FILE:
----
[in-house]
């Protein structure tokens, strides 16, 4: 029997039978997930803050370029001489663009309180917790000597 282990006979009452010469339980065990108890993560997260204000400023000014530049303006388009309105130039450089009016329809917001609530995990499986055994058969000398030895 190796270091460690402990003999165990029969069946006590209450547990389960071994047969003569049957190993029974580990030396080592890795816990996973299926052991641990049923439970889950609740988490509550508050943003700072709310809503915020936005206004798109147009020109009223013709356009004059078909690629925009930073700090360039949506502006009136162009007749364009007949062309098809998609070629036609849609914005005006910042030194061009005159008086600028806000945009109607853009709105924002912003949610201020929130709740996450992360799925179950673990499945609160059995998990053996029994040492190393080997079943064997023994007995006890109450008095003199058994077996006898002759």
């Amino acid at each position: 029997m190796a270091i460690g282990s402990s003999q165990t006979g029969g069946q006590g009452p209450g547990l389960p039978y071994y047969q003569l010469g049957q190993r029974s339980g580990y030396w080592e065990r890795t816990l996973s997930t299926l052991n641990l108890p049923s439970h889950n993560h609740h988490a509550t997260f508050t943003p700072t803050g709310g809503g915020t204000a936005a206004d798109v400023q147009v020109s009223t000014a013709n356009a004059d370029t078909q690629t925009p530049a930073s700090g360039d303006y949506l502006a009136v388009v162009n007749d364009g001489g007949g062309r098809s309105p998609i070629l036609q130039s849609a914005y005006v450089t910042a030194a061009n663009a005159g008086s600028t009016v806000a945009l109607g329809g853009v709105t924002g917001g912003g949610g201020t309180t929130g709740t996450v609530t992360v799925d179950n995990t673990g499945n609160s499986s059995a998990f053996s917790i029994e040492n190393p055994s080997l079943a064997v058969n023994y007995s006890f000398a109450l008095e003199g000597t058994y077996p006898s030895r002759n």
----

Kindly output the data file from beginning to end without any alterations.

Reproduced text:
[in-house]
């Protein structure tokens, strides 16, 4: 029997039978997930803050370029001489663009309180917790000597 282990006979009452010469339980065990108890993560997260204000400023000014530049303006388009309105130039450089009016329809917001609530995990499986055994058969000398030895 190796270091460690402990003999165990029969069946006590209450547990389960071994047969003569049957190993029974580990030396080592890795816990996973299926052991641990049923439970889950609740988490509550508050943003700072709310809503915020936005206004798109147009020109009223013709356009004059078909690629925009930073700090360039949506502006009136162009007749364009007949062309098809998609070629036609849609914005005006910042030194061009005159008086600028806000945009109607853009709105924002912003949610201020929130709740996450992360799925179950673990499945609160059995998990053996029994040492190393080997079943064997023994007995006890109450008095003199058994077996006898002759």
């Amino acid at each position: 029997m190796a270091i460690g282990s402990s003999q165990t006979g029969g069946q006590g009452p209450g547990l389960p039978y071994y047969q003569l010469g049957q190993r029974s339980g580990y030396w080592e065990r890795t816990l996973s997930t299926l052991n641990l108890p049923s439970h889950n993560h609740h988490a509550t997260f508050t943003p700072t803050g709310g809503g915020t204000a936005a206004d798109v400023q147009v020109s009223t000014a013709n356009a004059d370029t078909q690629t925009p530049a930073s700090g360039d303006y949506l502006a009136v388009v162009n007749d364009g001489g007949g062309r098809s309105p998609i070629l036609q130039s849609a914005y005006v450089t910042a030194a061009n663009a005159g008086s600028t009016v806000a945009l109607g329809g853009v709105t924002g917001g912003g949610g201020t309180t929130g709740t996450v609530t992360v799925d179950n995990t673990g499945n609160s499986s059995a998990f053996s917790i029994e040492n190393p055994s080997l079943a064997v058969n023994y007995s006890f000398a109450l008095e003199g000597t058994y077996p006898s030895r002759n």